His Vietnam service was not touched upon until the very end of the book. I actually liked the way he constructed the story, allowing the reader to only see the effects of his wartime service without showing them his actual experiences. I can understand how Ron could feel so screwed up inside about his wartime service. He even mentioned at one point he could not even share these experiences with his veteran anti-war protesters, despite them being the only people capable of understanding his emotions. This book has shown me the horrors of war, both during and after, more accurately than any book I have read, and I have read a lot of war books.
That was the most powerful and intense beginning of a book I have ever read. The way he recounts the battle in which he is wounded and the ride back to hospital and his initial recovery is very deep. The fact he was 21 when he went through this experience is what I really connect with. He joined the military when he is was my age, being wounded only three years later. His recount of the Veterans hospital and his process every morning is is also nothing I would want to experience, especially since it would last the rest of my life. Then he says how much was lost and how much he would never experience again at such a young age. I can empathize how he felt, since I am in the same part of my life right now.
Note: That movie is one of the longest movies I have ever seen, one which I will never watch again.
I think the movie’s impact had more to do with the message rather than the actual acting or movie production. Of course the movie was made in 1946, so we should not expect too much from that department. Al’s son could not get more Wally Cleaver like. But the message of the movie was very progressive I think, especially for the time. Most movies at that time were patriotic and very shallow. This movie moves beyond that and shows a side of war that I do not believe many Americans had seen before in cinema. The fact the movie was released a year after the completion of World War II is also very interesting. I wonder how receptive the movie was received by veterans?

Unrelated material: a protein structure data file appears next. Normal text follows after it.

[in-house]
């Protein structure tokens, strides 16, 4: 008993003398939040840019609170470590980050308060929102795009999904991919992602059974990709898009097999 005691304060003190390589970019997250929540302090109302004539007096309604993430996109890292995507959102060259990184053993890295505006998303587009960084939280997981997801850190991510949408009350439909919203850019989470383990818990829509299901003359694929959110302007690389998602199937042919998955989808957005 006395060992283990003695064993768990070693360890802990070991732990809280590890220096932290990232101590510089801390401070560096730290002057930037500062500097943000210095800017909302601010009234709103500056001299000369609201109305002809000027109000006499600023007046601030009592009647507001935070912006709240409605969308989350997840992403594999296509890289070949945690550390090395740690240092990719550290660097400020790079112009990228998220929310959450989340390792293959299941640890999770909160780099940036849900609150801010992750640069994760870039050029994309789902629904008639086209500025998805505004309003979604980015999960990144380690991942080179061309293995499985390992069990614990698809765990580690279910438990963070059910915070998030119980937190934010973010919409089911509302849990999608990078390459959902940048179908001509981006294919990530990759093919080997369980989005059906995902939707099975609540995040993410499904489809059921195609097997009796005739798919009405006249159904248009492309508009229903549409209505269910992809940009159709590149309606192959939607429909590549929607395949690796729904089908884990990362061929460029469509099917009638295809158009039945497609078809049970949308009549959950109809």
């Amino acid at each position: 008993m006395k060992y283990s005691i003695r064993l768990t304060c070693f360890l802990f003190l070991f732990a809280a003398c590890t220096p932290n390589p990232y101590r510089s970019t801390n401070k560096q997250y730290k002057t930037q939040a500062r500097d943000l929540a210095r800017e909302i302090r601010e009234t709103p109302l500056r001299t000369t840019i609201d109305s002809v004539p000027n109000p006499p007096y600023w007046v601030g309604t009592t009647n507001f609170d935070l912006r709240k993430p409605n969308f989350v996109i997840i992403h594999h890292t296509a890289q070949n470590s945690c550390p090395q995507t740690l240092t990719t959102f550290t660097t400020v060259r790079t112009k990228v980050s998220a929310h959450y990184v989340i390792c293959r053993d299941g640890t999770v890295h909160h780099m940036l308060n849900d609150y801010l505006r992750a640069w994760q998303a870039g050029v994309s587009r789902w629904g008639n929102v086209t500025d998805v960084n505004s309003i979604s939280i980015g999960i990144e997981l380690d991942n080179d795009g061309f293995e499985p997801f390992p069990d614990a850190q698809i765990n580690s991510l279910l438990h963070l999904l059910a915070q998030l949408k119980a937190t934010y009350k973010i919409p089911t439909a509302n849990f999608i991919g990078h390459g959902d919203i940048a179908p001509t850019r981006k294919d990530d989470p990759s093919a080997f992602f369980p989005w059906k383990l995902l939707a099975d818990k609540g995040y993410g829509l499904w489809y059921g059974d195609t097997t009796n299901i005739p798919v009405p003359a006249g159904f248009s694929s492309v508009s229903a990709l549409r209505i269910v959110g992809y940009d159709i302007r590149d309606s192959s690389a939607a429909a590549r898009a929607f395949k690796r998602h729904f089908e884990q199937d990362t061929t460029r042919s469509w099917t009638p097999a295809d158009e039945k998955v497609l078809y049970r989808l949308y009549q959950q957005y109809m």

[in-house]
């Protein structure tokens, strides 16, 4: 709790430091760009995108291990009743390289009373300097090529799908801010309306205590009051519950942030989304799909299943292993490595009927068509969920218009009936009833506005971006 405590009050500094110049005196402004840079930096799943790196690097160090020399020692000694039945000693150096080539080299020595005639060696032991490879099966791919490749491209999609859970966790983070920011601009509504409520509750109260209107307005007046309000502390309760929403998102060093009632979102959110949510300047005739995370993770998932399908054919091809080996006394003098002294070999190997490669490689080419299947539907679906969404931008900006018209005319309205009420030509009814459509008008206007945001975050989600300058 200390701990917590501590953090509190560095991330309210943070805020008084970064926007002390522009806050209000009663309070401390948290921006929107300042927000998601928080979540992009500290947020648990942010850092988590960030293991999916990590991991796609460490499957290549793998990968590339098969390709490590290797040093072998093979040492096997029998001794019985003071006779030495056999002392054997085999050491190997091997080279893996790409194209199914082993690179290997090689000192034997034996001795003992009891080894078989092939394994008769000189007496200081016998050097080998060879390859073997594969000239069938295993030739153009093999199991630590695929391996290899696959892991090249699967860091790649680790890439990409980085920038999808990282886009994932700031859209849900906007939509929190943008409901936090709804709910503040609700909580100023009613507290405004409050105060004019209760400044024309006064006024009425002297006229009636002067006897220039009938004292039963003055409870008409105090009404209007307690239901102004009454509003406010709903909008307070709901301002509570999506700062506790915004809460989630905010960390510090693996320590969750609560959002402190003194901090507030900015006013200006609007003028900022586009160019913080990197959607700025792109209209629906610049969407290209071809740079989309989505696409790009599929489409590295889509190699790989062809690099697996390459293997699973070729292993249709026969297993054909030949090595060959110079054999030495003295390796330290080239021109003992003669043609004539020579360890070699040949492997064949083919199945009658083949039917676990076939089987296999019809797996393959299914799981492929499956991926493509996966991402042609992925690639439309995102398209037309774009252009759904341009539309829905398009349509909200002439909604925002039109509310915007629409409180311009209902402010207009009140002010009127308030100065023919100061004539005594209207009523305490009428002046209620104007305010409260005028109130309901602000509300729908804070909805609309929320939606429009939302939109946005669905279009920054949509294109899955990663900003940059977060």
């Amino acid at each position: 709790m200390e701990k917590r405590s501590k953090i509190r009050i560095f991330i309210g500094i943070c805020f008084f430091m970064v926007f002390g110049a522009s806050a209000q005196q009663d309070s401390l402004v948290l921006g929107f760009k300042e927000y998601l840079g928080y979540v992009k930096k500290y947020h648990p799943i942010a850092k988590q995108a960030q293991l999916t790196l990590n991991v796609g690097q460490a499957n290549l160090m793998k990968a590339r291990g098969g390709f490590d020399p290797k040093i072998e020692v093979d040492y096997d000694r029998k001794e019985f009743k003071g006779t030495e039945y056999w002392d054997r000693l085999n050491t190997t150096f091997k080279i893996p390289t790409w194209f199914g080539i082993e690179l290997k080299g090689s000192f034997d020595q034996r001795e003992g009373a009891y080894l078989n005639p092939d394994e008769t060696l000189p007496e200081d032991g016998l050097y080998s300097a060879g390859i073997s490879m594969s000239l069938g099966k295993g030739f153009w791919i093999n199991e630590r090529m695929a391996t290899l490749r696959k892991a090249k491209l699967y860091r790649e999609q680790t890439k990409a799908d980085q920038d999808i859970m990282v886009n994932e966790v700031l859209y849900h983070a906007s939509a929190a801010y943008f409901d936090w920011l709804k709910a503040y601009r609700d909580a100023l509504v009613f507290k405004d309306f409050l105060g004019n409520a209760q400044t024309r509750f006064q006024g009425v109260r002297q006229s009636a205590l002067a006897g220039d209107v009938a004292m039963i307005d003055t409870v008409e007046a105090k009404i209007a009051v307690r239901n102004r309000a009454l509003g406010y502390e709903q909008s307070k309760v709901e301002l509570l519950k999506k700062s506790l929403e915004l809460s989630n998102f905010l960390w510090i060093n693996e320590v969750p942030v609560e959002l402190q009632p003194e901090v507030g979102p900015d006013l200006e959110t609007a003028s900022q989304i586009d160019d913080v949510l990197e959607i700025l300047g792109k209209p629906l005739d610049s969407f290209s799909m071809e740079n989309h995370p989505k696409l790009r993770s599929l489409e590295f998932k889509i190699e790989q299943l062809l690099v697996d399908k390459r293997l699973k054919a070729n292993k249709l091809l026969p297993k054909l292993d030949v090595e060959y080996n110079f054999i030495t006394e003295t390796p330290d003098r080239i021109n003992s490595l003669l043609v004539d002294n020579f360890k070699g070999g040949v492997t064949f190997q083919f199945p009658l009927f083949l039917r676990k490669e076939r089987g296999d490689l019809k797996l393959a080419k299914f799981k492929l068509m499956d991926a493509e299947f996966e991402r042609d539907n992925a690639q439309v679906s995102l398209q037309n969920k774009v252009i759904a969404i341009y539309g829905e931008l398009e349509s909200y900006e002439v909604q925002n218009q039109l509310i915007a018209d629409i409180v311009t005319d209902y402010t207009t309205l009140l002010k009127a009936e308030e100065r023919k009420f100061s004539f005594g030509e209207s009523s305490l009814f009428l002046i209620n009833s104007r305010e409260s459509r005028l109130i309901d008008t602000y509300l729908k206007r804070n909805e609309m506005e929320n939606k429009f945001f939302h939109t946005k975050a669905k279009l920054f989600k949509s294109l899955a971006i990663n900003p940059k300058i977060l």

The three perspectives of Fred, Al, and Homer made the movie more complex than if it had been just the story of onereturning veteran. I think Fred and Homer’s perspectives have kind of been shown in cinema as well as in history books more often than Al’s. You usually get the perspective of the young man who goes off to war and returns to society. I do not think as much attention is given to the older generation of veterans, the one’s with an established life and family when they are shipped off to war. I like the fact the director and writer gave recognition to this generation in the movie. Also, the director decided to use an actual war veteran in the movie; Homer, who was played by Harold Russell. I do believe it gave a bit of credibility for soldiers who watched the movie. However, it is interesting to to note Harold Russell lost his hands when a fuse exploded while filming a training video in the United States in 1944.
The role of women and minorities in warfare has always been a battle for respect. Ive always found it interesting how people can fight for a country that does not do very much to equalize them socially. Wages of War points out the numerous amounts of women military groups there were during World War II. I disagree the notion that some of these groups received veteran status. I don’t think they contributed to the war effort, while women along the homefront contributed far more to the war effort, whether it be taking care of the household or joining the factories who mass produced armaments and vehicles. I don’t want to condone their actions, however, because they were well intentioned.
Minorities received the same reception as they always have during wars. They are welcomed by a nation who does not believe they are equal in society. However it is interesting to note the fact they were received much better in combat than back in the states. I think the reason for this is the need for companionship and a brotherly atmosphere to get through warfare. The sacrifice they made was just as honorable, brave, and respectable as all the other soldiers participating. I would like to know how widespread that reception of minority soldiers was across the U.S ranks in World War II.